Author Archives: mugi

Arrow tale →

Just discovered that in Japanese “arrowhead” is 矢尻・矢じり・鏃(やじり), or “arrow tail” (lit. arrow rump/buttocks/arse). Although “arrowhead” can also be referred to as 矢先・矢前・鏃(やさき). Advertisements

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Ladders and rugs

In English, to “kick away the ladder” is usually used when one party has achieved something, then removes the means/opportunities, or changes the rules, to prevent other parties from following suit. The image conjured up is of someone using a ladder to scale … Continue reading

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Bear heads and stolen showers

Learned a couple of interesting words in yesterday’s Vietnamese lesson. The first is: đầu gấu Đầu [頭] means “head”, and gấu {𤠰} means “bear”, so on the face of it this means a “bear’s head”. But it’s also slang for … Continue reading

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Approximately precisely

An in-house email today requesting that we update a certain software program read: 「~約19秒程度がかかります。」 I can live with the double “roughly”, even though it wouldn’t be natural in English to say “It will roughly take approximately …”, as this is … Continue reading

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Mouse Tribe follows in the wake of the Ant Tribe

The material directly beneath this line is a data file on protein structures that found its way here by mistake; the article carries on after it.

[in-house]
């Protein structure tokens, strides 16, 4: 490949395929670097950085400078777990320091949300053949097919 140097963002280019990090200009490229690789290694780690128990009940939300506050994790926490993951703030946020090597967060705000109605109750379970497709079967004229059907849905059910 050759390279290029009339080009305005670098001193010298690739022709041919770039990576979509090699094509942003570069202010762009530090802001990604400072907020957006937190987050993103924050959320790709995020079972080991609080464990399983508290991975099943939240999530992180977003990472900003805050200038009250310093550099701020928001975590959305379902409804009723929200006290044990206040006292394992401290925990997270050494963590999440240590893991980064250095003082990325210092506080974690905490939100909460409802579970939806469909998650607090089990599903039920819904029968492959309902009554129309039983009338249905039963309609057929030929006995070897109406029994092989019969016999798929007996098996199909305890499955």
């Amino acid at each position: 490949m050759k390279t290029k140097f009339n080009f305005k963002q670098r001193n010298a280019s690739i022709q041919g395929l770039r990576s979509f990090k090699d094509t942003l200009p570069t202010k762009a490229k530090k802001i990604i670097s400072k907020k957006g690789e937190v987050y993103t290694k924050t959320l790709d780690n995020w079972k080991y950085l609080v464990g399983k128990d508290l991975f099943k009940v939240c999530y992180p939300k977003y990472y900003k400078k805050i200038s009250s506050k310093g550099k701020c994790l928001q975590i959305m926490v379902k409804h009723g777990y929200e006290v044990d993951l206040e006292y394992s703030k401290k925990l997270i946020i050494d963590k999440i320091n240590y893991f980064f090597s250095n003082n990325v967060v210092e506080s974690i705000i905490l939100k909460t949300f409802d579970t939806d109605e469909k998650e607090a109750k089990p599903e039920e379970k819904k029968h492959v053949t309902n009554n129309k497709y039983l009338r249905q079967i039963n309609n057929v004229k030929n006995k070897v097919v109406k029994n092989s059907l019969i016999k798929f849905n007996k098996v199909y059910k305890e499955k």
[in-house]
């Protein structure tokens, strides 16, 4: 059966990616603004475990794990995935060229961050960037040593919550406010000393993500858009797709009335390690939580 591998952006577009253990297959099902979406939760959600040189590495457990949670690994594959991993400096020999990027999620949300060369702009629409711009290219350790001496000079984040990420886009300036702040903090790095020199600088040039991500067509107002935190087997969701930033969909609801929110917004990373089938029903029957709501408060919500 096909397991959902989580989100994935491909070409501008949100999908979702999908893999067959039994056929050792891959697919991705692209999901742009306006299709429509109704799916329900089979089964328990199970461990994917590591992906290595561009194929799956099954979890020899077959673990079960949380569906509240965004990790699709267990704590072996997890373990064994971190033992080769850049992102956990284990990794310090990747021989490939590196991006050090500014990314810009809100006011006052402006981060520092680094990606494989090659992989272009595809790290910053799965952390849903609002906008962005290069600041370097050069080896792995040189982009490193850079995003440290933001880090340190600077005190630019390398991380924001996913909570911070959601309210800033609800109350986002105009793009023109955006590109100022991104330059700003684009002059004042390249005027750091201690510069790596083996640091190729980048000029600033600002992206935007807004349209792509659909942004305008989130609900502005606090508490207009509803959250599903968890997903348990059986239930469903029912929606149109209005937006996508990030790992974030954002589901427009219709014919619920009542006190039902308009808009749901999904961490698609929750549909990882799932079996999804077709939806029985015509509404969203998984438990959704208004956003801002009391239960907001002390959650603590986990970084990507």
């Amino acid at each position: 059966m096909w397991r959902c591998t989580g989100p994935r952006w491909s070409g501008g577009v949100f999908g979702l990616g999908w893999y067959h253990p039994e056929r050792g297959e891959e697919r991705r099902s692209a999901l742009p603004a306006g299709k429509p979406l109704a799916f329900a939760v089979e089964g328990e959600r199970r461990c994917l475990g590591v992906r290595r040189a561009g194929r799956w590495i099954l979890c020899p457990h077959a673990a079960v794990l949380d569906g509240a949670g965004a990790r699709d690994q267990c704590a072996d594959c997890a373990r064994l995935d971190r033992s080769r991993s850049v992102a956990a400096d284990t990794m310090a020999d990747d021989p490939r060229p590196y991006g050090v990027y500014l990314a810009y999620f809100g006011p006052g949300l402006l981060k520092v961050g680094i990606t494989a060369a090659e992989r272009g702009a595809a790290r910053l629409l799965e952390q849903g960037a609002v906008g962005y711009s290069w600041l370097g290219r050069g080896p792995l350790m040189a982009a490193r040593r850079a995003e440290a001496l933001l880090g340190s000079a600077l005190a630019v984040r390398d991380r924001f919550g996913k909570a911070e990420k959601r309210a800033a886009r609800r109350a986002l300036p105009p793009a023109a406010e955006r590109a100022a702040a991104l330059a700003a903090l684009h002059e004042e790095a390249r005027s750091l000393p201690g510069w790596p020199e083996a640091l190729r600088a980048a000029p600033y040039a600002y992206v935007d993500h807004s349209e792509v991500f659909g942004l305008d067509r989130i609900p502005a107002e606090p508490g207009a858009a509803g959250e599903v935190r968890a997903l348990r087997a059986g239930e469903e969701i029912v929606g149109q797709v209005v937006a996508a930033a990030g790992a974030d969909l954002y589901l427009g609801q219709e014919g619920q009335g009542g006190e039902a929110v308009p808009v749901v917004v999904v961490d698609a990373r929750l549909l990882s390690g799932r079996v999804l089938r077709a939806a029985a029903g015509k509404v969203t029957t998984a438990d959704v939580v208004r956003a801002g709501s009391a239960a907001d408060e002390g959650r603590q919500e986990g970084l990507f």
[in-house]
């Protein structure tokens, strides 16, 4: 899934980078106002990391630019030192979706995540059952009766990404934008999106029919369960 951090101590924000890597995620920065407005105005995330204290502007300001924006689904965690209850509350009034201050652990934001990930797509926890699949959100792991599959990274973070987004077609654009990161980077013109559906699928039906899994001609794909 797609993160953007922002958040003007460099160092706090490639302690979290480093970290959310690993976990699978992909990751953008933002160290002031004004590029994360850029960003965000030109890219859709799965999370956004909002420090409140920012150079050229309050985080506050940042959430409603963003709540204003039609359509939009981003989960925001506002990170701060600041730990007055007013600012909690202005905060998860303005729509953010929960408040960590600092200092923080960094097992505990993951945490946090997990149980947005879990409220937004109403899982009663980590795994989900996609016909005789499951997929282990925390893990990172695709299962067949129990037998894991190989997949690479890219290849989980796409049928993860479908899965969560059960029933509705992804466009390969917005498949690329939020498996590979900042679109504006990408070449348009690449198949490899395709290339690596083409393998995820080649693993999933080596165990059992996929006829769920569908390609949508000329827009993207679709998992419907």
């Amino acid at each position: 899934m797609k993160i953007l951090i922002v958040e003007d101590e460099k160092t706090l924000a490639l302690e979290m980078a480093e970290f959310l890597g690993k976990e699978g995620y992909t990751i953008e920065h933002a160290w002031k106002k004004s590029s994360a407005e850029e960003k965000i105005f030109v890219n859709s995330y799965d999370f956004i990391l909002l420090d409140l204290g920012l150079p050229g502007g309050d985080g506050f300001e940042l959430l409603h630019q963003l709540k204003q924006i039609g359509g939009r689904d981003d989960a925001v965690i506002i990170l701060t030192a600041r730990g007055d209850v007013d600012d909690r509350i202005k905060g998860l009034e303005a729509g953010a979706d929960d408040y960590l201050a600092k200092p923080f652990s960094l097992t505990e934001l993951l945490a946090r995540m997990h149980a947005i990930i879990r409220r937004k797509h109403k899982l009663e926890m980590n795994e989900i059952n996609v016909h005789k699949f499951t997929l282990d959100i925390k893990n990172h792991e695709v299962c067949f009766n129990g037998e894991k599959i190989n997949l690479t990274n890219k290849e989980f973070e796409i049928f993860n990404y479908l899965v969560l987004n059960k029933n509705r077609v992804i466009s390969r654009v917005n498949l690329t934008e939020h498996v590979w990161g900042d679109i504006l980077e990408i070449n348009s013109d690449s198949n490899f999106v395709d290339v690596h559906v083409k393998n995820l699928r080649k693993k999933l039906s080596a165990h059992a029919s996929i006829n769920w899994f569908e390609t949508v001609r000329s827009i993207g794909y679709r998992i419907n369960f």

I was listening to a BBC podcast a couple of days ago about a relatively new sub-culture of people in Beijing (and as it turns out in other large Chinese cities too), which the reporter stated were known as the Mouse … Continue reading

Posted in Chinese, Neologisms, 新語, 流行語, 流行语 | Tagged , , , , , , , , , , , | Leave a comment

I could be late

Learned the word for “late” in my Vietnamese class yesterday. In fact, there are two words: muộn (Nth VN) and trễ (Sth VN). To be late = đến muộn/trễ e.g. Tôi có thể sẽ đến muộn tuần sau. (I could … Continue reading

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First post!

First post of first ever blog! Am writing this mainly as a way to keep track of things I’ve learned or found interesting in the course of studying Chinese, Japanese, Korean, and Vietnamese. As a blog, it will probably be … Continue reading

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